Thursday, May 23, 2019

Sunday Sermon, May 19 -- The New Heavens and the New Earth (Father Ryan Erlenbush, Sunday Sermon)

What does St John the Evangelist mean when, in the book of Revelation (aka Apocalypse) he speaks of the "former" heavens and "former" earth passing away, and the coming of the "new" heavens and "new" earth?

Following St Thomas Aquinas and the best of Catholic commentaries as well as the insights given from other passages of Scripture, we give the best explanation of the Sacred Page.

The "heavens" does not refer to heavenly glory enjoyed by the angels and saints, but to the stars and planets of the universe. Thus, "the heavens and the earth" means all that is in the physical universe.  The "new heavens and new earth" are not some entirely new creation made out of nothing, but rather the renewal of the "old" to make it "new" - hence, Jesus says, "Behold, I make all things new."

This renewal of the heavens and the earth is similar to what is brought about in the resurrection of the body, which is why we consider this mystery during the Easter season. As the corruptible body is raised glorious, so also this material world is transformed and made glorious on the last day.


Sunday Sermon, May 12 -- Hearing the Voice of the Shepherd, Confirmation and First Communion (Father Ryan Erlenbush, Corpus Christi Parish)

"My sheep hear my voice."

If we desire to hear the subtle and gentle voice of the Good Shepherd speaking in our souls, we must listen to his clear and manifest voice speaking in the public revelation of Scripture and Tradition as well as through the official teaching authority of the Church.

We hear the voice of our Good Shepherd through reading Sacred Scripture together with a good traditional Catholic Bible commentary (like that of Fr George Leo Haydock), as well as the writings of the Fathers of the Church (especially found in the "Catena Aurea" or "Golden Chain" Gospel Commentary compiled by St Thomas Aquinas).  Likewise, we can follow our Good Shepherd by imitating the lives of the saints who have been the good sheep of our Good Shepherd.


Monday, May 6, 2019

Sunday Sermon, May 5th -- St Peter, Supreme Shepherd of the Church (Father Ryan Erlenbush, Corpus Christi Parish)

A detailed line-by-line study of the Sunday Gospel taken from John 21, concluding with a reflection on the last days of St Peter's life.

We discuss the following phrases: The "disciples", the "sea of Tiberias", "Zebedee's sons", "I am going fishing", "that night they caught nothing", "already dawn", "children", "the disciple whom Jesus loved", "one hundred fifty-three large fish", "the net was not torn", "the third time", "Do you love me?", "you know everything", "feed my sheep", "signifying by what kind of death he would glorify God", "follow me".

After having escaped from imprisonment in Rome, St Peter received a vision of Jesus returning to City. "Lord, where are you going?" "I am going to Rome, to be crucified again." And St Peter follows the Lord, and does not deny him this time, but returns to suffer being crucified upside down.


Divine Mercy Sunday, April 28th -- Divine Mercy and the Traditional Liturgy (Father Ryan Erlenbush, Corpus Christi Parish)

[Pre-sermon note on receiving the indulgence for Divine Mercy Sunday as well as the promise our Lord makes to those who confess and receive communion on this day]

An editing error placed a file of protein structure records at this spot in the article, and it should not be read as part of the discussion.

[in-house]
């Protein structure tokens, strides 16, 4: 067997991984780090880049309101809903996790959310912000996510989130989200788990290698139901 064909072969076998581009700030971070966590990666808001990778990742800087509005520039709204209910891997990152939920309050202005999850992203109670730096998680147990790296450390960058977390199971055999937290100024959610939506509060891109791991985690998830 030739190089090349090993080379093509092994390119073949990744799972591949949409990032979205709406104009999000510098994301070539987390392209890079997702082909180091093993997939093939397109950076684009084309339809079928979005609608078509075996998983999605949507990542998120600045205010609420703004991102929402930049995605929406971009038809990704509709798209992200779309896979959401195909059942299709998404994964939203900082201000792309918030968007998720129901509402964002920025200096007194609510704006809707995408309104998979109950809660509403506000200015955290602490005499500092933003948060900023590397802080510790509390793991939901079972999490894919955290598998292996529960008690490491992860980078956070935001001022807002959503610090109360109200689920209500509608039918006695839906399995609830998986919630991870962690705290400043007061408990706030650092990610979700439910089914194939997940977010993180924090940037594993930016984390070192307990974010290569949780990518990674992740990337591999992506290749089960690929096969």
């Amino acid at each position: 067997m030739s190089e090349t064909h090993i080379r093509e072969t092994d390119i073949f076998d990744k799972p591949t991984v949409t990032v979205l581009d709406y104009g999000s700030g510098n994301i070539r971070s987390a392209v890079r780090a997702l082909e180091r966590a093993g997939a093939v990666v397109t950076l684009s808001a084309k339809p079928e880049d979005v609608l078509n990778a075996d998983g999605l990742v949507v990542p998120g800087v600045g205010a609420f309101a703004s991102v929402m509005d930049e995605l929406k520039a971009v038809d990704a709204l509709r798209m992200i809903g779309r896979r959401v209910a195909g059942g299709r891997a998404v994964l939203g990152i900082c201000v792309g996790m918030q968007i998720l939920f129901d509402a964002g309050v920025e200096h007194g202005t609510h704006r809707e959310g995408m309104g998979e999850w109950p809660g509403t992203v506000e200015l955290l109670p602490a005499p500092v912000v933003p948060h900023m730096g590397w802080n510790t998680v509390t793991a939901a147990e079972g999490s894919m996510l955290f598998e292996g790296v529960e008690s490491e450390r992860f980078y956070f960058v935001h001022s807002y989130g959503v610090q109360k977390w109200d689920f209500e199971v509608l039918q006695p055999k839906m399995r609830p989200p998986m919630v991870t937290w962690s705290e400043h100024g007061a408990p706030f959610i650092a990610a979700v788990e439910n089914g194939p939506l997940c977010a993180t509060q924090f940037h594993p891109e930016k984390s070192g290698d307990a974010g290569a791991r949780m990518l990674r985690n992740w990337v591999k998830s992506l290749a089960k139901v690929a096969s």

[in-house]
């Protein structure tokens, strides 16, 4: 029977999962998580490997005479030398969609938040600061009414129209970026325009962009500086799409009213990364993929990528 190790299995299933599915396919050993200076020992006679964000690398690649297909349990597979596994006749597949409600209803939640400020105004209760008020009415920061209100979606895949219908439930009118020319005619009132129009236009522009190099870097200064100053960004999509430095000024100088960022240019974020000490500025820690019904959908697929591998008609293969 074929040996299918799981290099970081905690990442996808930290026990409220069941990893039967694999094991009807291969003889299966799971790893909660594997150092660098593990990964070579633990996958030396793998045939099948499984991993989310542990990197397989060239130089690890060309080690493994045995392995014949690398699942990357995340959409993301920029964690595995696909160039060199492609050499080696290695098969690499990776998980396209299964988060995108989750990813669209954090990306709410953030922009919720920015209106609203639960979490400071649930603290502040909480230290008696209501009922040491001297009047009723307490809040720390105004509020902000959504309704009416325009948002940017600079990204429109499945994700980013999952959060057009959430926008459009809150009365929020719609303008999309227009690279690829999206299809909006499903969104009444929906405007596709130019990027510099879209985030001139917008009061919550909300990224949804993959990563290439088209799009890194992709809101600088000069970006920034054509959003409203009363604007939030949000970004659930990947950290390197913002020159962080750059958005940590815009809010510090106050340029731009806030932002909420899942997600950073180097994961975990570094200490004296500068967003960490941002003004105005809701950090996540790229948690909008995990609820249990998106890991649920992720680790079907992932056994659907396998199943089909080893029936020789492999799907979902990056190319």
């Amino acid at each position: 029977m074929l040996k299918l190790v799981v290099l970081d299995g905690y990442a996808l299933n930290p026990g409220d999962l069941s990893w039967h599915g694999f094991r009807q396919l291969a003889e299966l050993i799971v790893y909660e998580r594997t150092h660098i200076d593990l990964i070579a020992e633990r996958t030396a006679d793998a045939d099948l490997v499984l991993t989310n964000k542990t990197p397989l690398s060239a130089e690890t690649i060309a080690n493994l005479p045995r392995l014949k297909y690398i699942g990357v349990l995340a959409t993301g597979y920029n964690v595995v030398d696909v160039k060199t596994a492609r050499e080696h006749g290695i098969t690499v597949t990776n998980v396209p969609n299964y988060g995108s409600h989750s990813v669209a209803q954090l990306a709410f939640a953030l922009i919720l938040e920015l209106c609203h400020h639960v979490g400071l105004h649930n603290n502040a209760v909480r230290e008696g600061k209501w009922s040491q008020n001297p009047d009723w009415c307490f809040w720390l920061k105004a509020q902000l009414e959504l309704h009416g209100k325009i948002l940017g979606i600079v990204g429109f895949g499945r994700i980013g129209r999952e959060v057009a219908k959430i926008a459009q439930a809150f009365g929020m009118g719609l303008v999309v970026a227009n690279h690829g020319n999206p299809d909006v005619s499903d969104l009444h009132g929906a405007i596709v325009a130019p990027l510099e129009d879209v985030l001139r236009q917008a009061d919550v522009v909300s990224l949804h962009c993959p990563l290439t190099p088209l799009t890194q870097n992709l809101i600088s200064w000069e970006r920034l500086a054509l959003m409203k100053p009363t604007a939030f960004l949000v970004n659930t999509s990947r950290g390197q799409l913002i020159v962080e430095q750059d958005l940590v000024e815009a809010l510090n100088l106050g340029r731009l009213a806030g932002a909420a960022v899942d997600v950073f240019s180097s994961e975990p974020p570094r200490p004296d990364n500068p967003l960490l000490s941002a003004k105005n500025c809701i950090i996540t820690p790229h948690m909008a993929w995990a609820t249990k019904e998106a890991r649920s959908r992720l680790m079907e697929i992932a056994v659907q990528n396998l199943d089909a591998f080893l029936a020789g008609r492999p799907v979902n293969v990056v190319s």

The popular devotions of the faithful are meant to flow from the Liturgy and return to the Liturgy. Personal devotion and personal prayer finds its source and summit in the celebration of the Eucharist in Holy Mass. We see that, in this respect, the devotions of Divine Mercy bring us to the very heart of the public worship of the Church in the Sacred Triduum and through Easter Week to the Sunday Octave.

In particular, the Divine Mercy devotions are rooted in the practices of the Traditional Latin Mass and in the ancient traditions of the Church which were are most striking on Good Friday (the beginning of the Divine Mercy Novena) and the Octave Sunday (now, Divine Mercy Sunday).

Although the richest connections between the Liturgy and the Divine Mercy devotion were greatly obscured in the years following the Second Vatican Council - when the new Mass is celebrated in a traditional way, we can still see how the Divine Mercy devotions highlight was is most essential to this sacred season.

Easter Sunday Sermon, April 21st -- The Resurrection was Hidden from the World (Father Ryan Erlenbush, Corpus Christi Parish)

No one saw our Lord rise from the dead. Although there are many "proofs" of the resurrection, and although our Lord appeared to his disciples many times after rising - the resurrection itself occurred in an hidden and mysterious way.

The very same physical body in which Jesus suffered, is truly raised to a new and glorious life. Many historical facts testify to the truth of the resurrection -- the empty tomb, the transformation brought about in the lives of the disciples, the burial cloths, and more.

However, the risen Jesus did not appear to all people, but only to those few disciples who had been chosen. This surprises us - wouldn't it have been better if Jesus had appeared in a clear way to all people? Why doesn't he go about preaching and teaching and working miracles before the crowds, as he had before his passion?

The Lord is teaching us that we must rely on spiritual means rather than look to worldly power or worldly success in spreading the Gospel.